Ubuntu Linux Essentials: Booting Into Single User Mode and Protecting Against Unauthorized Access

Anyone with console access to a Linux machine can get root access on the machine by booting into “single user mode”. In this blog, I will show how to boot into single user mode and how to protect the bootloader against unauthenticated attempts to boot into single user mode.

Usually, single user mode is used when someone forgot the administrative credentials for a Linux system or troubleshooting. Another reason could be that someone locked down a Linux system in a way as described in the “Installing Ubuntu Linux for Veeam Hardened Repository”. In that case, there is intentionally no active root account configured and the only user on the system has no (or very limited) sudo permissions.

Booting Into Single User Mode

This example shows how to boot Ubuntu 20.04 into single user mode. It works the same on Ubuntu 22.04, but a bit differently on Red Hat (RHEL) derivates.

The first step is to select the boot option (“Ubuntu” in this case). Press “e” to edit the boot entry.

In the editor, search for the line that starts with “linux” and has parameters like root=/dev/disk-device (1). Change the “ro” to “rw” and add “init=/bin/bash” (3) at the end of the line. Changing the “ro” to “rw” mounts the file system automatically “read write”, which removes the requirement to remount the file system later manually to “read write”.

The keyboard layout is en_US per default.

Then press CTRL+X or F10 to continue the boot process. Success: Now you have a root prompt without knowing the root password. Now you can add, for example, the Veeam Hardened Repository user to the “sudo” group to reconfigure things or do troubleshooting. Run the following command to do that (replace “veeamrepo” by the username you are using):

adduser veeamrepo sudo

Or you can set a new root password by using the “passwd” command and entering a new root password. Once you are done with your modifications, you can continue booting the system by typing:

exec /sbin/init

You can also reboot the system by using CTRL + ALT + DEL key combination.

Protecting Against Unauthenticated Users Booting Into Single User Mode

As shown above, by default, anyone with console access can get root / administrative permissions on a Linux system. Of course, one can protect against this. It is one of the requirements of DISA STIG hardening guidelines. In this example, I will show how to do this with Ubuntu 20.04. The description can be adopted by later Ubuntu versions as well. DISA STIG V-238204 requires:

Ubuntu operating systems when booted must require authentication upon booting into single-user and maintenance modes.”

Achieving this requirement is a three-step process:

  1. Create a password with “grub-mkpasswd-pbkdf2”
  2. Add a username plus the password hash to /etc/grub.d/40_custom
  3. Update the grub (the bootloader) configuration

Creating the password hash is done by the grub-mkpasswd-pbkdf2 command. To keep it simple, I recommend doing this operation via SSH where you have the option to copy and paste with your mouse. The result looks like this:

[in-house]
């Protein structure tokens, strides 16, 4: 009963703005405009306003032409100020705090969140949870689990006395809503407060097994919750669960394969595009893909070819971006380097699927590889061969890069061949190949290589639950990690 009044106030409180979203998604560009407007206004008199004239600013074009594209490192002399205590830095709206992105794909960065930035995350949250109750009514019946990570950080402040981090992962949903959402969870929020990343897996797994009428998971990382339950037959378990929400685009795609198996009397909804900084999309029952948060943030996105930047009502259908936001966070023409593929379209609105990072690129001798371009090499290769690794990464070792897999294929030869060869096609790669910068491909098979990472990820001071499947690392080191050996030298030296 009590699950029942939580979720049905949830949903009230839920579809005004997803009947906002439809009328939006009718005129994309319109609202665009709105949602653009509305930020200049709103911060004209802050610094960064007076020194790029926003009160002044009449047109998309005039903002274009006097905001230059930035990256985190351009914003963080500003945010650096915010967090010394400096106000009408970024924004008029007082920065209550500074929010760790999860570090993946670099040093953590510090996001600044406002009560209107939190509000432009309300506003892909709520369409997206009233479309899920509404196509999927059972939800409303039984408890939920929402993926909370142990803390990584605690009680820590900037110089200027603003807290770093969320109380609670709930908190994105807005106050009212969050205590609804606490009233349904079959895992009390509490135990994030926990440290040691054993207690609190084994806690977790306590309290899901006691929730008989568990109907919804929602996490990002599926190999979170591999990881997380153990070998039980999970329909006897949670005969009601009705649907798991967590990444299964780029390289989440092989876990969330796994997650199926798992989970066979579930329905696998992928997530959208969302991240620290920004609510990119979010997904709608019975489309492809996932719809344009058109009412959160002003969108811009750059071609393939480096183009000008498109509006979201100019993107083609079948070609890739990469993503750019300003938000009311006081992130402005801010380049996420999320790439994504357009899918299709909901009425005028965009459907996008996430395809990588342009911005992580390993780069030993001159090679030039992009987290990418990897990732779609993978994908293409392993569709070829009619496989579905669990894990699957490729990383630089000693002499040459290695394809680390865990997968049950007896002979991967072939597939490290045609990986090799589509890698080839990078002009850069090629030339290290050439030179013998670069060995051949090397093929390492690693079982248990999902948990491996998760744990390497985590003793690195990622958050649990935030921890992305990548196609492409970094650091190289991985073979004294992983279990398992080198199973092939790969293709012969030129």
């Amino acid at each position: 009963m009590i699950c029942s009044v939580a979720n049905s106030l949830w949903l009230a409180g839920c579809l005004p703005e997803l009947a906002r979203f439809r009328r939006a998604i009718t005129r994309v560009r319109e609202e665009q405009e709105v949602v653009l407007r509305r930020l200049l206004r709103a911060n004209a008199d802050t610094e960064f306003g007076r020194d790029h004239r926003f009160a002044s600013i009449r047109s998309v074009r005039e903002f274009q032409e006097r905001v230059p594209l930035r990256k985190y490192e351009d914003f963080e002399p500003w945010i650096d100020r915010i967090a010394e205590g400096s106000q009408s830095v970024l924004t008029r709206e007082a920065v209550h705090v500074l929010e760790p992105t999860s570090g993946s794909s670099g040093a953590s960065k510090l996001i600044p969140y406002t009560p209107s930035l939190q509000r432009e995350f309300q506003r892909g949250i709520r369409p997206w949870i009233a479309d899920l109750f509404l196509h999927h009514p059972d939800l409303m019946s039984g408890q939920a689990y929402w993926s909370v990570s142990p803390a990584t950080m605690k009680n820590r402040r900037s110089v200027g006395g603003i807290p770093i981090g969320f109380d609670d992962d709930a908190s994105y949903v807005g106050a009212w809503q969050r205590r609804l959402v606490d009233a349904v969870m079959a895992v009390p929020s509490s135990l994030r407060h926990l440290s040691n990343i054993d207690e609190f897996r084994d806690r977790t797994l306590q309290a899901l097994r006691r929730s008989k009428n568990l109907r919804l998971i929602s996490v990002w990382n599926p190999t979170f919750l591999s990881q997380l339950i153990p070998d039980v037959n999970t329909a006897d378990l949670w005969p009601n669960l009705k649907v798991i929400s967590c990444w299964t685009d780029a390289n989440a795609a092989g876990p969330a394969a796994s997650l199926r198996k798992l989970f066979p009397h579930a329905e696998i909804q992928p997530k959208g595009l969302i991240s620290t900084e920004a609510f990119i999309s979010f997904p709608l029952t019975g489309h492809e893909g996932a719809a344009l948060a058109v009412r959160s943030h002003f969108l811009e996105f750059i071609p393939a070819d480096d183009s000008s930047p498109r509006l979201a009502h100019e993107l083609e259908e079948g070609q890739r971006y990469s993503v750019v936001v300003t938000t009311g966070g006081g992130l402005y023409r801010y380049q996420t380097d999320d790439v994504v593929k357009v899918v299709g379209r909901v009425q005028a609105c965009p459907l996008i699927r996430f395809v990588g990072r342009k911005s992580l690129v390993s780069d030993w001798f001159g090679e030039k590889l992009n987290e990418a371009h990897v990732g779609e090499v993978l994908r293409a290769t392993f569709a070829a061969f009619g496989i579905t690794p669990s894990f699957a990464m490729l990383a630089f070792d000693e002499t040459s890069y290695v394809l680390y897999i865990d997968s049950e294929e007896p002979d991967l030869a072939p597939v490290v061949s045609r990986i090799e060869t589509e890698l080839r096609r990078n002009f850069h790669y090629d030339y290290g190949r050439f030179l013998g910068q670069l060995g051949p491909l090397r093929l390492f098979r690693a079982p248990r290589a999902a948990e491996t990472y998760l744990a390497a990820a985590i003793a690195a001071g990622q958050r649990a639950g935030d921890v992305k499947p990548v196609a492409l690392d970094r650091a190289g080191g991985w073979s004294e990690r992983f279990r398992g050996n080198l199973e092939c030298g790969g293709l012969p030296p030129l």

veeamrepo@secureboot:~$ grub-mkpasswd-pbkdf2
Enter password:
Reenter password:
PBKDF2 hash of your password is grub.pbkdf2.sha512.10000.C0F70D240A8BC5C1BC4E1303EC4F040957C1AF1BB8E99EED573133D3A017BE9B2BB48E52577A141B3A6952527A9D1BEF13E2BB29978DA71F2D867EBB03545021.C4E81CAE7B464E78B15DF0A578B63BAB3A0CB180C311AFA5A85F6245800D11D40B37B817C3F30348EE603AF725B7E09B98A291114B0206D[…]

The hash (beginning with ”grub.pbkdf2.sha512”) is needed in the second step. Mark the hash with the mouse, which will copy it to the clipboard (you can check by pasting it into an editor of your choice).

For the second step, open the /etc/grub.d/40_custom file with nano:

sudo nano /etc/grub.d/40_custom

At the end of the file, add two new lines (root can be replaced by any username you like):

set superusers=root
password_pbkdf2 root grub.pbkdf2.sha512.10000.C0F70D240A8BC5F[…]

Paste the hash from above with “right click”. The result should look like the screenshot below. Save the file by pressing CTRL+X and confirm with Y.

Finally, update the grub bootloader configuration with:

sudo update-grub

After rebooting, the system will require you to enter the password. Without the password, the system will not boot. This behavior may or may not be desired, depending on your intent.

To require a password only when manipulating boot entries, one can edit the /etc/grub.d/10_linux file. Open it with nano “sudo nano /etc/grub.d/10_linux” and search for a line that starts with “CLASS=”. Add “- -unrestricted” inside the quotation marks at the end of the line. The result should look like this:

CLASS="--class gnu-linux --class gnu --class os --unrestricted"

Again, save the file by pressing CTRL+X and confirm with Y and update the grub bootloader with:

sudo update-grub

If you reboot now, the system will boot without asking for credentials. If you try to edit a boot menu entry to boot into single user mode, then it will ask for credentials.


If there is no password set for the grub bootloader, it’s easy to get administrative permissions on Linux. Setting a grub bootloader password is possible to prevent that. Just remember, setting a ah, bootloader password does not help against booting from another boot media to get around it or destroying all data by reconfiguring the RAID controller via out-of-band management.

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